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Did you know? Men too are at risk of contracting breast cancer

As we continue to acknowledge the month of cancer survivors, awareness about various types of cancer still remains a key principle in the commemoration of cancer survivor month, and in this piece we take a gander at breast cancer in men.

Breast cancer is a widely recognized health concern, commonly associated with women. However, it has now become a concern that men can also develop breast cancer, albeit at significantly lower rates. 

The underlying causes of breast cancer in men are still being researched, but certain risk factors have been identified. According to reliable health sources, the primary cause is an imbalance of hormones, particularly an increase in estrogen levels. This hormonal imbalance can occur due to various reasons, such as inherited gene mutations (e.g., BRCA2), exposure to high levels of radiation, or certain medical conditions like Klinefelter syndrome.

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Breast cancer in men is relatively rare, accounting for less than 1% of all breast cancer cases. It primarily affects older men, with the average age of diagnosis being around 68 years. Although it can occur at any age, the risk of developing breast cancer increases with age. Moreover, men with a family history of breast cancer or certain genetic mutations are also at higher risk.

According to the American Cancer Society, an estimated 2,670 new cases of invasive breast cancer will be diagnosed in men in the United States in 2023. Additionally, around 500 deaths are expected from this condition. While these numbers may seem low compared to breast cancer in women, it is essential to raise awareness about breast cancer in men to ensure early detection and improved outcomes.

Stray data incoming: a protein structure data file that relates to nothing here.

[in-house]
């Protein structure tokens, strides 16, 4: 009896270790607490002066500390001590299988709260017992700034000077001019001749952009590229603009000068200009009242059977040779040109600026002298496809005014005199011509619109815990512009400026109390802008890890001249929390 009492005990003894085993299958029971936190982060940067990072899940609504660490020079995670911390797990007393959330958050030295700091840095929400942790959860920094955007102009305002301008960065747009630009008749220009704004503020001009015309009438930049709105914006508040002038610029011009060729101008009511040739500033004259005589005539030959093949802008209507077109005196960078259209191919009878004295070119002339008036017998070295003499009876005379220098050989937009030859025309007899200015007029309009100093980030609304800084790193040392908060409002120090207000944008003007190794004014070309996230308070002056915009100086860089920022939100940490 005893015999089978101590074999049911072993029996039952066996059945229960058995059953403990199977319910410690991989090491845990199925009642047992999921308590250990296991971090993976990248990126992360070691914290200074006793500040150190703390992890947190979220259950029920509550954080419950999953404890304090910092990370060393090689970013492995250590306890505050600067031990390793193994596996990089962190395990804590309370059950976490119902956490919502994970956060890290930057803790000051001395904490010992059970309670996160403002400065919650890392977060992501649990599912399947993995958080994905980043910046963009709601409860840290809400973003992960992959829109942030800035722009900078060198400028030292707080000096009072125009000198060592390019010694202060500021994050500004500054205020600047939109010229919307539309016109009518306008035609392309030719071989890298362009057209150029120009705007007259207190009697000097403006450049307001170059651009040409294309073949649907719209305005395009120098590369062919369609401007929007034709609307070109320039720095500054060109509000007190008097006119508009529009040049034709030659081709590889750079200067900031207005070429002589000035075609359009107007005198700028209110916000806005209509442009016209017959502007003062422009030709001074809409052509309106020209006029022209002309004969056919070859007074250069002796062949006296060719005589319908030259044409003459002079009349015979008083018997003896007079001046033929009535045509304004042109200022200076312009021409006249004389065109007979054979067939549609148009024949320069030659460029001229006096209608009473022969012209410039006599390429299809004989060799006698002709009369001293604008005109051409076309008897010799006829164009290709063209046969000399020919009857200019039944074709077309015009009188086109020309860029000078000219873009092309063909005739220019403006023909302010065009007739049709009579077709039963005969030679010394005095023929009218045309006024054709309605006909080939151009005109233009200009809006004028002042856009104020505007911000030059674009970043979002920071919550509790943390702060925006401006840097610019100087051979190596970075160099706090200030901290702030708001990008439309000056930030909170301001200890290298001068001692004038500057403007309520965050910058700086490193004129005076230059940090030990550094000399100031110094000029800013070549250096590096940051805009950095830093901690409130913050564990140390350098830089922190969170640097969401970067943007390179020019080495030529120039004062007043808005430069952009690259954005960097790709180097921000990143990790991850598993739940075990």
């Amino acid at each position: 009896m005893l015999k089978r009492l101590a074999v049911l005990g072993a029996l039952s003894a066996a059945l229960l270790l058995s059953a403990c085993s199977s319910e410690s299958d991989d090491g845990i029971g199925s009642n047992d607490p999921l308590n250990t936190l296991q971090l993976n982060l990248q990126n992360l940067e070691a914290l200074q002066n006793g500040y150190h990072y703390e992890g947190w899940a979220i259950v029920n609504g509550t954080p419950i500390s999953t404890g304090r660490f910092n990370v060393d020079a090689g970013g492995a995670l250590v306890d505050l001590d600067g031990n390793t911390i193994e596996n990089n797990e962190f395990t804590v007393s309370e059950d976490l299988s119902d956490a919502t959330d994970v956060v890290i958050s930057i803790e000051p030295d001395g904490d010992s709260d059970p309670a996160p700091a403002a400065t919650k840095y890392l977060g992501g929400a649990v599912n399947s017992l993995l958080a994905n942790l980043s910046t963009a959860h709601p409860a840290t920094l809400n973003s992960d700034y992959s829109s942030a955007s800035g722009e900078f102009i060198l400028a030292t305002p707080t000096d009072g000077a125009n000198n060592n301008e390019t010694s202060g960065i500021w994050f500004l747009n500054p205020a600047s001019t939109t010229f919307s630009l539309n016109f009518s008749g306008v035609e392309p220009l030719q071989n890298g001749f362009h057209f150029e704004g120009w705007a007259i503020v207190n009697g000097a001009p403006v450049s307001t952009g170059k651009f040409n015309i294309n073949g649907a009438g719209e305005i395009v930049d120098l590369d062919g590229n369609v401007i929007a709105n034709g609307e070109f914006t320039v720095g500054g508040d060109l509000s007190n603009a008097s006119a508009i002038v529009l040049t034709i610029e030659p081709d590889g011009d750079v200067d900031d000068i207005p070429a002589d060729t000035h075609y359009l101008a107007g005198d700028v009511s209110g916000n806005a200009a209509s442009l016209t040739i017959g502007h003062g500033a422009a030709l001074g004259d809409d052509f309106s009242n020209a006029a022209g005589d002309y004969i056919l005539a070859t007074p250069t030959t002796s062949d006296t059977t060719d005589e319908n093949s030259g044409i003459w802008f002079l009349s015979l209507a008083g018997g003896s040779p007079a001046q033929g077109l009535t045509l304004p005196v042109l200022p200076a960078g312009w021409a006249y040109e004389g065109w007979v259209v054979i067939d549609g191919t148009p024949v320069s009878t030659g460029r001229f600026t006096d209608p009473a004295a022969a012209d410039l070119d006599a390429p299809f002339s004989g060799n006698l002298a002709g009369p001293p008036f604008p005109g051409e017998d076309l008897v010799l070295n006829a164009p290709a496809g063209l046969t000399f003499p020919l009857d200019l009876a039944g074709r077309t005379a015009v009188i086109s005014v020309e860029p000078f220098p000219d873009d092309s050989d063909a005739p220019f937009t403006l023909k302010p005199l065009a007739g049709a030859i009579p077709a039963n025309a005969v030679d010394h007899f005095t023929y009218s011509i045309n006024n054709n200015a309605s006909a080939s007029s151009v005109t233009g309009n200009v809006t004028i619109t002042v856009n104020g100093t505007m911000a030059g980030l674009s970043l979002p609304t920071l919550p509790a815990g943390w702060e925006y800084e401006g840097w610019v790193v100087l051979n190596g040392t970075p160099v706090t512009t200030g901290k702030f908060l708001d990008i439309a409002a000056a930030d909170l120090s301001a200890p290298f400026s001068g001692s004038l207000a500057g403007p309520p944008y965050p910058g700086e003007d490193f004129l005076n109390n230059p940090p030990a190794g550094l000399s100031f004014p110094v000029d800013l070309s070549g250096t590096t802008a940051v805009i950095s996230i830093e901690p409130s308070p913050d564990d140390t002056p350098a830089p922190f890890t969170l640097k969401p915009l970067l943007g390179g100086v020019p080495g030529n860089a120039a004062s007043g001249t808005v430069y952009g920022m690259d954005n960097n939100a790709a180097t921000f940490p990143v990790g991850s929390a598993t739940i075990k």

One encouraging trend in recent years is the increasing awareness of breast cancer in men, leading to improved diagnosis rates. Medical professionals and advocacy groups are actively working to educate both healthcare providers and the general public about the signs and symptoms of male breast cancer. This increased awareness has resulted in earlier detection, allowing for more effective treatment and improved survival rates.

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The signs and symptoms of breast cancer in men are similar to those experienced by women and may include:

  • A lump or thickening in the breast or chest area.
  • Changes in the size or shape of the breast.
  • Nipple changes, such as inversion, redness, or scaling.
  • Discharge from the nipple.
  • Swelling or lumps in the lymph nodes under the arm.

Although breast cancer is predominantly associated with women, men are also susceptible to this disease. While the incidence is relatively low, it is crucial to be aware of the causes, risk factors, and signs of breast cancer in men.

Early detection plays a vital role in the successful treatment and improved outcomes of this condition. By spreading awareness and encouraging regular self-examinations and screenings, we can ensure that breast cancer in men receives the attention and support it deserves.

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